Key committee vote to be held on Nov. 28
CT farmers, fuel distributors and truckers speak out vs. adoption of regulations
HARTFORD- State Rep. Holly Cheeseman (R-37) along with Senate Republican Leader Kevin Kelly and House Republican Leader Vincent Candelora today urged Democrats to “pump the brakes” on the Lamont administration’s proposal to ban the sales of new gas-powered vehicles by 2035 and send the proposed regulations back to the full legislature for more deliberation.
The lawmakers said the mandates, if enacted, will make the state more unaffordable for low- and middle-income families, bankrupt small businesses, put people out of work and require billions of dollars in upgrades to the state’s power grid and charging station infrastructure.
“This policy change will affect every resident who lives in Connecticut and every business that operates in the state. Right now, there are too many unanswered questions, and many residents are uneasy with the potential costs to their family budgets,” said Rep. Cheeseman, a member of the Energy and Technology Committee. “Having the hand of government force these changes will have a harmful result. Purchasing an electric vehicle continues to grow in popularity, which is why we should permit the market to determine policy, not a costly government mandate.”
The legislature’s Regulation Review Committee will vote on the mandate during the panel’s Nov. 28 meeting.
In a letter to the committee, the Connecticut Farm Bureau wrote, “While we understand the need to reach zero-emissions to combat climate change and improve our air quality, we must take a step back and strategically plan to reach those goals before adopting these regulations. Farms do not invest in technology until the reliability is proven, the support systems are in-place, and a cost/benefit analysis has been developed. We must build the electrical infrastructure, allow technology to catch-up, and establish dedicated funding to assist farm businesses, and other sectors of the Connecticut economy with the cost of compliance to these standards before ever adopting these regulations. On behalf of the Connecticut Farm Bureau and our farm family businesses, we urge you to vote against the adoption of these proposed regulations.”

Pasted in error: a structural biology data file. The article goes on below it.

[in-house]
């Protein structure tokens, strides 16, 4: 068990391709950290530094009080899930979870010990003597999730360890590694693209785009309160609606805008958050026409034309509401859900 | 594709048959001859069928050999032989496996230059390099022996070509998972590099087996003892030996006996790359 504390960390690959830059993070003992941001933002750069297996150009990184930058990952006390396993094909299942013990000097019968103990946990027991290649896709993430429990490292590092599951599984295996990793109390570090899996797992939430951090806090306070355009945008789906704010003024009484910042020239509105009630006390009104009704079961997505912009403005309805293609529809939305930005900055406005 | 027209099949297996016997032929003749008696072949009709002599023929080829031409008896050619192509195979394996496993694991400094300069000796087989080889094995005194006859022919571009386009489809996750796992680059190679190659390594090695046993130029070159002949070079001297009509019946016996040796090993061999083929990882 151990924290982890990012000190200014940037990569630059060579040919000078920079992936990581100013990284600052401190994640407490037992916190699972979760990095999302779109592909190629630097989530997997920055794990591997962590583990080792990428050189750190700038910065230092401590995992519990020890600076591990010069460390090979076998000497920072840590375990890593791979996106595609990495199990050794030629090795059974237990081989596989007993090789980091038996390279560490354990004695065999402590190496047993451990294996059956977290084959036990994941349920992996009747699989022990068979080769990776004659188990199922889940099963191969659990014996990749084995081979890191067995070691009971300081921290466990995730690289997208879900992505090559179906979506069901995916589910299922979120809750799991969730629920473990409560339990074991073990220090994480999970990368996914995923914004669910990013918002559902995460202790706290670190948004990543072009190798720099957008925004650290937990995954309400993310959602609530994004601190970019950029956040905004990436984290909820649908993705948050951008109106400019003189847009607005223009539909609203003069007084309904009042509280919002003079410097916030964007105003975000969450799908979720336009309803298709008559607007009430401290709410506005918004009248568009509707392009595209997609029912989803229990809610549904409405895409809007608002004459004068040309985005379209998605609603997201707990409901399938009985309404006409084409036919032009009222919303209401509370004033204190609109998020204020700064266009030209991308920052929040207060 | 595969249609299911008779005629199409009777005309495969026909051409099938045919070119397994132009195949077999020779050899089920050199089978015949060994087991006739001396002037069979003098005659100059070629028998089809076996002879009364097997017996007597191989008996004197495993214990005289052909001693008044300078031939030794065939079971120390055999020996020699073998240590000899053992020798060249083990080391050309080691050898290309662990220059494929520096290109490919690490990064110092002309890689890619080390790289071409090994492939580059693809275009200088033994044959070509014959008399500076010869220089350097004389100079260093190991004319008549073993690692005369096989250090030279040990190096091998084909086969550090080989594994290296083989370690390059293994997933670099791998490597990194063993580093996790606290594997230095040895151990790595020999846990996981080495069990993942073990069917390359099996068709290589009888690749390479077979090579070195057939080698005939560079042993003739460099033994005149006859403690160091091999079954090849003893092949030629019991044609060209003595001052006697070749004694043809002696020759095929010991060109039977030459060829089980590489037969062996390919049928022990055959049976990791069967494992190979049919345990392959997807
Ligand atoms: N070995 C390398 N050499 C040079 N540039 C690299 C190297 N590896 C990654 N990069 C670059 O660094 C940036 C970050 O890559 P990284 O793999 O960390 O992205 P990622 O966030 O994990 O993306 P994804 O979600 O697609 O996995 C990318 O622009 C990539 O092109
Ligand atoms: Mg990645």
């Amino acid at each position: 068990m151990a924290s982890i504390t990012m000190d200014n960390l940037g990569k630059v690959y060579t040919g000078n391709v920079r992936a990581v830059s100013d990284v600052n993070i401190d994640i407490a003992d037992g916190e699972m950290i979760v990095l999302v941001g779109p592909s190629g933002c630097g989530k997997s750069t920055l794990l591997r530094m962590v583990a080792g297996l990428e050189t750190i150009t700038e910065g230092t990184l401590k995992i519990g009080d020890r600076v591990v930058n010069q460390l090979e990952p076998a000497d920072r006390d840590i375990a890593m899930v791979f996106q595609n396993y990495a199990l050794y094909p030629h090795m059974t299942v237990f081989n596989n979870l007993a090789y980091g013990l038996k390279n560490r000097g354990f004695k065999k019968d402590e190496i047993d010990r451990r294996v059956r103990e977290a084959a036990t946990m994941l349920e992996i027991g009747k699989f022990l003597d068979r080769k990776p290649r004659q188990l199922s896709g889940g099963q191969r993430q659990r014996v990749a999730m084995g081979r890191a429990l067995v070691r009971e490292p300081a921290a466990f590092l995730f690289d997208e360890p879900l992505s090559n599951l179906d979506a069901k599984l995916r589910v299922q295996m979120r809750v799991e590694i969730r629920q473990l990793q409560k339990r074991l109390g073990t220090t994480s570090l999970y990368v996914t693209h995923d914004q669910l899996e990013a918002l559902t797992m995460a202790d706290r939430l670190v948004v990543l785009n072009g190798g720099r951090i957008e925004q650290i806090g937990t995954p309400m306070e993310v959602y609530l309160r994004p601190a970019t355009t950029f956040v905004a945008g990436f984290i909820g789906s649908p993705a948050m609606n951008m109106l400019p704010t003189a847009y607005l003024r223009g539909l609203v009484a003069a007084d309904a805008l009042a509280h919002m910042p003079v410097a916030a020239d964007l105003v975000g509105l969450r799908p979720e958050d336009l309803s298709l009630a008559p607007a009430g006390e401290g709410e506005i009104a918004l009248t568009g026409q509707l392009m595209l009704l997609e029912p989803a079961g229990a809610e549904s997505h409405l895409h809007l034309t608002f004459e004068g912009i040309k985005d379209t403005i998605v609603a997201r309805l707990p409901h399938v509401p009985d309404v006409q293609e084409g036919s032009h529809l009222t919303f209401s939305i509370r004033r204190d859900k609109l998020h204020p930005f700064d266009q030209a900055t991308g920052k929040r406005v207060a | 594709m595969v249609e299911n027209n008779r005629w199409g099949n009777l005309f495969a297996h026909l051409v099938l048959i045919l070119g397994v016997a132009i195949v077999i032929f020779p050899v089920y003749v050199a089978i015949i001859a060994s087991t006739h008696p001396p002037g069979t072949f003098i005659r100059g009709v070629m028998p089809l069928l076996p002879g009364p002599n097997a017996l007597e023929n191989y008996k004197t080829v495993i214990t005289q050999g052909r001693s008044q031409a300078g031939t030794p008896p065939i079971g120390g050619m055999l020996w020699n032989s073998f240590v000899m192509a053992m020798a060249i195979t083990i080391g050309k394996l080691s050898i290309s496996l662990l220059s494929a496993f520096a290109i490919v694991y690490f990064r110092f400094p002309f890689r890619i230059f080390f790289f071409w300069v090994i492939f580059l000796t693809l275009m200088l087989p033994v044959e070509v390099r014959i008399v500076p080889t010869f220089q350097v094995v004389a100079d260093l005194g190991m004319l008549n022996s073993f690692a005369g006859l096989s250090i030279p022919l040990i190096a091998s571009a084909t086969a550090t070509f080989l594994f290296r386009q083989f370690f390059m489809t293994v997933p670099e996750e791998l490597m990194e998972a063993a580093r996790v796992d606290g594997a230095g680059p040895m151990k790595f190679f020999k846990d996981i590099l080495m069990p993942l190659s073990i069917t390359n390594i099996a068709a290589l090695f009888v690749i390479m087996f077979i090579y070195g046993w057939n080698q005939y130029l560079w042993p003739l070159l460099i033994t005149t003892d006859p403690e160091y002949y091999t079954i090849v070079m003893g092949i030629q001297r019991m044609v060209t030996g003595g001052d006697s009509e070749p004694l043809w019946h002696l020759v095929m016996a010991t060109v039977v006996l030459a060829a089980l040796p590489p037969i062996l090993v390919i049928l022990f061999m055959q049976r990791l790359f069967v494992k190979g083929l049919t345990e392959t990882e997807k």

Representatives of Connecticut’s fuel distributors and truckers also say the state’s move to adopt California regulations to phase out gasoline powered cars and trucks in favor of electric vehicles is “too much, too soon,” and will ultimately drive-up costs.
The Republican lawmakers said the multiple question marks and contradictions surrounding the mandate’s achievability, affordability, and budgetary impact are all reasons to take a pause in order to understand their full ramifications.